However practically it is works contract and in rate schedule also they are referred to as Works Contract.

In respect of the sale of such under-construction flats, where the underlying land or undivided share in the land is also transferred along with supply of goods and services, the value of works contract shall be two third of the agreement value including the land value. Prior to notifying the rate of tax, the Government had proposed to levy 12% rate of tax on sale of under-construction flats including the land value with no refund of overflow ITC. This had led to several representations being made from the construction industry to exclude land value from agreement value for the purpose of levy of GST. Though the Government has now excluded the land value at a fixed percentage of 33.33% (land abatement), but simultaneously increased the rate of tax from 12% to 18%. Thus, effectively there may not be any change in the calculations even after the notified land abatement.

Further, under the pre-GST regime, the land value deduction was allowed on actual basis taking the Ready Reckoner Rate for Stamp Duty as the basis for calculating the land value. Under the GST regime, the land abatement has been given at a fixed rate with no option to claim the deduction as per the actual land component in an agreement. This may be completely disadvantageous to developers in metro cities where the land value in an agreement can be as high as 60% – 80% of the agreement value. Further, in a broader sense, this may also mean that GST is being levied on sale of land despite specifically excluding the same from either Supply of Goods or Supply of Service.

The Ministry of Finance vide a press release dated 15th June 2017 had clarified that the developers are eligible for full ITC which was not available in Pre-GST period. Hence the said benefit shall be passed on to the customer to avoid any action under the Anti-profiteering provisions. However, the said clarification is vague in the sense it has not given any example, as to how can there be profiteering in cases were GST is now being levied even on the land value and low rated goods are liable to GST at a higher rate under works contract. However there is now order from Anti-Profiteering Authority in case of Pyramid Infratech Pvt. Ltd., Haryana (2018-VIL-06-NAA dt.18-9-2018), where in order is made to pass on transitional ITC to customers. Thus the situation is to be seen with relation to the sufficiency of data generated to avoid Anti-Profiteering Provision.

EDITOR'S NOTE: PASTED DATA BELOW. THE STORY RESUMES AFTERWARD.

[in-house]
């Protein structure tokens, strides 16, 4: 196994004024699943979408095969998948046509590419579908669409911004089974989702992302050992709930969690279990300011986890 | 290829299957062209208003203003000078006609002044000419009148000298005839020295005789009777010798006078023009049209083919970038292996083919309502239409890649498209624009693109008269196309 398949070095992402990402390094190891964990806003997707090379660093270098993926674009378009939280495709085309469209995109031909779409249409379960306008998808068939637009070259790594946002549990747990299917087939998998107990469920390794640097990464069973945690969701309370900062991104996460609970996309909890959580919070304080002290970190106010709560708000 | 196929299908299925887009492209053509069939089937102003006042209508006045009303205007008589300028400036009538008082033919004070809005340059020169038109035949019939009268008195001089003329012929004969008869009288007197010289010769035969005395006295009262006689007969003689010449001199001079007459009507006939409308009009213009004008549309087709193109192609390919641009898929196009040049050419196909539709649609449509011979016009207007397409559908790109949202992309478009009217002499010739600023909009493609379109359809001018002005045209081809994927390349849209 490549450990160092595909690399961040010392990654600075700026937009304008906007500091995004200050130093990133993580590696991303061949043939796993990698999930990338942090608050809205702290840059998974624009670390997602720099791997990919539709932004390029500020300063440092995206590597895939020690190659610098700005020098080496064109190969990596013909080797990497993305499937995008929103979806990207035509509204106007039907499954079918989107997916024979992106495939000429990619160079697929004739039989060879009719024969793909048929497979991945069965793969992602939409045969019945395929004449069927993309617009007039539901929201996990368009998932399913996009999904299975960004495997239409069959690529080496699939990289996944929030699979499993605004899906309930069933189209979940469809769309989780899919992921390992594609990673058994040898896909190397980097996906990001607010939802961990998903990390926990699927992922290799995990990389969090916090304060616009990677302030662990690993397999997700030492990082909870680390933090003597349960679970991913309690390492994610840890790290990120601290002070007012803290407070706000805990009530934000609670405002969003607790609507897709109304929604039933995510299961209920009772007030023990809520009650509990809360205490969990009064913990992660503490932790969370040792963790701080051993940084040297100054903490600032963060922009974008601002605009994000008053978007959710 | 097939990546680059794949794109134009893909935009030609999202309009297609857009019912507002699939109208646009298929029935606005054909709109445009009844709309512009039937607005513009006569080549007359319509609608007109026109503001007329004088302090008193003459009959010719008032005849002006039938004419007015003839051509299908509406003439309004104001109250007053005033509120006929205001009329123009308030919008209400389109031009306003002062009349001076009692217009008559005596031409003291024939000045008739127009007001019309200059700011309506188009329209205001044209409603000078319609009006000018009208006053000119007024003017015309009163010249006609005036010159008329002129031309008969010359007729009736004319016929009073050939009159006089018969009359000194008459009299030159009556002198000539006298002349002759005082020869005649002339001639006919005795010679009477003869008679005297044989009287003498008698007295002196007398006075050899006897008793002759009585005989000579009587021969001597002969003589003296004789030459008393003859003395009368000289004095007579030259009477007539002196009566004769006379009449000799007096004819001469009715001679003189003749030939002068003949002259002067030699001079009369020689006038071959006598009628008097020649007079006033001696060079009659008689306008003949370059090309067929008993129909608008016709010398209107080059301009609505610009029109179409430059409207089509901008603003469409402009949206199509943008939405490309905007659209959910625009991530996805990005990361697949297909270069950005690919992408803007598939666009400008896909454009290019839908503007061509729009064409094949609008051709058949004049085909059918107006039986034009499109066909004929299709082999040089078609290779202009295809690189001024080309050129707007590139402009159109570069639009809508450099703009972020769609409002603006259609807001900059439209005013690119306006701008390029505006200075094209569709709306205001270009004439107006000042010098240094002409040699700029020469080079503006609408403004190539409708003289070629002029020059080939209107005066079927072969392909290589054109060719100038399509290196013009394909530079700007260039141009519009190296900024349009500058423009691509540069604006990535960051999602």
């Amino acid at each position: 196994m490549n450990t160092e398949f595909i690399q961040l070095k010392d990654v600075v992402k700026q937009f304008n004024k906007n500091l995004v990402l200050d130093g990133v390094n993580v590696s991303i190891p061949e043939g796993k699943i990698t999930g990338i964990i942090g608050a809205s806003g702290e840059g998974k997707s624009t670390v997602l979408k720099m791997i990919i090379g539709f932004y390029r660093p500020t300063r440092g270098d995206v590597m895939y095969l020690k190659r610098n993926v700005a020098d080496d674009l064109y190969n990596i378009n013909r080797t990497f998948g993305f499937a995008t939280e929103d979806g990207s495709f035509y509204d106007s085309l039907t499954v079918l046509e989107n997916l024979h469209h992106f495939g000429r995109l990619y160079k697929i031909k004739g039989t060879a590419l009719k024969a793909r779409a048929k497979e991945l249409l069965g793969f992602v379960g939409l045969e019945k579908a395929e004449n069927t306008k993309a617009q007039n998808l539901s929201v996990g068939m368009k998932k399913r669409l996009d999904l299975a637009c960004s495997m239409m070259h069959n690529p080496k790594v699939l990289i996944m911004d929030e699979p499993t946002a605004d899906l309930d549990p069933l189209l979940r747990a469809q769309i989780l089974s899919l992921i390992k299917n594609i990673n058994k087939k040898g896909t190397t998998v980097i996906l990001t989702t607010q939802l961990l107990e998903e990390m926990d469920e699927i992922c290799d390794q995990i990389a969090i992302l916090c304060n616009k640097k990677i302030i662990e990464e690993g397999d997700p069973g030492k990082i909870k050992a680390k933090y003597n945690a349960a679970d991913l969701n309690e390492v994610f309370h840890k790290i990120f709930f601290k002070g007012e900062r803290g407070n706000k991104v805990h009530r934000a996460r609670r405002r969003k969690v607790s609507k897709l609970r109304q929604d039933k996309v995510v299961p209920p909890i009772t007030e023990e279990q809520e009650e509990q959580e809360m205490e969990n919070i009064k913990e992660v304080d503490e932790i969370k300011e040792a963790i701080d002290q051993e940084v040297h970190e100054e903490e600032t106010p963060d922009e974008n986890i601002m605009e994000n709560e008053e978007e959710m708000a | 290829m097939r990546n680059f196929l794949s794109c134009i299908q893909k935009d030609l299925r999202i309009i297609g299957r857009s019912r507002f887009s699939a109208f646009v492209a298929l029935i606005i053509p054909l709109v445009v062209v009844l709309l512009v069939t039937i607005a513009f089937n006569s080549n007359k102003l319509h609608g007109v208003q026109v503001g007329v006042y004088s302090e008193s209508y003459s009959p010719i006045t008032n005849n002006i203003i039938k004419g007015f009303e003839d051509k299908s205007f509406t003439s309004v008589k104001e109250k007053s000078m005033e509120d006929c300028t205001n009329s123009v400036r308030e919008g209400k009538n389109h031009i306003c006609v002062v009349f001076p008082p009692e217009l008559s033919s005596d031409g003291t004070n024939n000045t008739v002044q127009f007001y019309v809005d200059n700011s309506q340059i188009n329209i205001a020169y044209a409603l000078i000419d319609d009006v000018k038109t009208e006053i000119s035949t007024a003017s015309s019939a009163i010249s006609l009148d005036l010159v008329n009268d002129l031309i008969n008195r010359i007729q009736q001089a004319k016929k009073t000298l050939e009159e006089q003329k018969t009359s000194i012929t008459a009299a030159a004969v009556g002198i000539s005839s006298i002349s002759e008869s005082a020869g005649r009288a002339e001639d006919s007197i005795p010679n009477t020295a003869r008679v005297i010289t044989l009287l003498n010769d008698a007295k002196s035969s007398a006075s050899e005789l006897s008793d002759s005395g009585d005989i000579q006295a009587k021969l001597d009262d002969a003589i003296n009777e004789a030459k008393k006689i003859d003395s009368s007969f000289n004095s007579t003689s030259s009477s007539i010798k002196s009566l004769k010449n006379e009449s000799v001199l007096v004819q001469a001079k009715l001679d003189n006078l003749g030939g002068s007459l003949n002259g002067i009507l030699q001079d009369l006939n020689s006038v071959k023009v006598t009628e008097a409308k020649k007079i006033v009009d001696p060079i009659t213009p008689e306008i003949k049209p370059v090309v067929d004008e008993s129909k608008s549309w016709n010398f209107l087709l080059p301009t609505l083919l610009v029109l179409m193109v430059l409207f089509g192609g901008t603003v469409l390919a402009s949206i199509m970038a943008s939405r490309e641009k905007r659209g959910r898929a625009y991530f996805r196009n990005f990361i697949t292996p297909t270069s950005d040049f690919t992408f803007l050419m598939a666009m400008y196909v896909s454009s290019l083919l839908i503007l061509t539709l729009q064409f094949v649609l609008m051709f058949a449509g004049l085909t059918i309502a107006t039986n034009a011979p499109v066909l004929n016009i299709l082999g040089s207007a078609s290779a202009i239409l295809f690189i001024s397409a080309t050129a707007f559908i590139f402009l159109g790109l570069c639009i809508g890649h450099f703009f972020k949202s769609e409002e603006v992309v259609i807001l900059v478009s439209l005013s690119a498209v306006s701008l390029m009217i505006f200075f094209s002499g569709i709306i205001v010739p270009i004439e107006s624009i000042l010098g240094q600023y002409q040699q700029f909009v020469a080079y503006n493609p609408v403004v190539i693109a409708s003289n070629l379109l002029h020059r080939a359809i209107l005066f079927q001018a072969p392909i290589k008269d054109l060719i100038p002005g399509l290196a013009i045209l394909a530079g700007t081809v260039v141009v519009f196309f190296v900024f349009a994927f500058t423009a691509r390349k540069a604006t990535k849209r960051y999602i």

Expansion of Scope of Works Contract

Another important thing to understand under GST is that there were many kinds of works contract transactions which were not liable to VAT in pre-GST era for the sole reason that the consideration for such works contract was in kind, e.g., FSI, TDR, Development rights etc. In post GST regime, even these kind of works contract would be liable for GST. The value shall be arrived as per the valuation rules which is the open market value. For example, the redevelopment of old building will be liable to GST even when reconstructed flats are allotted to existing flat owners. The value shall be arrived at as per the open market value of such flats allotted free of cost.

Place of Supply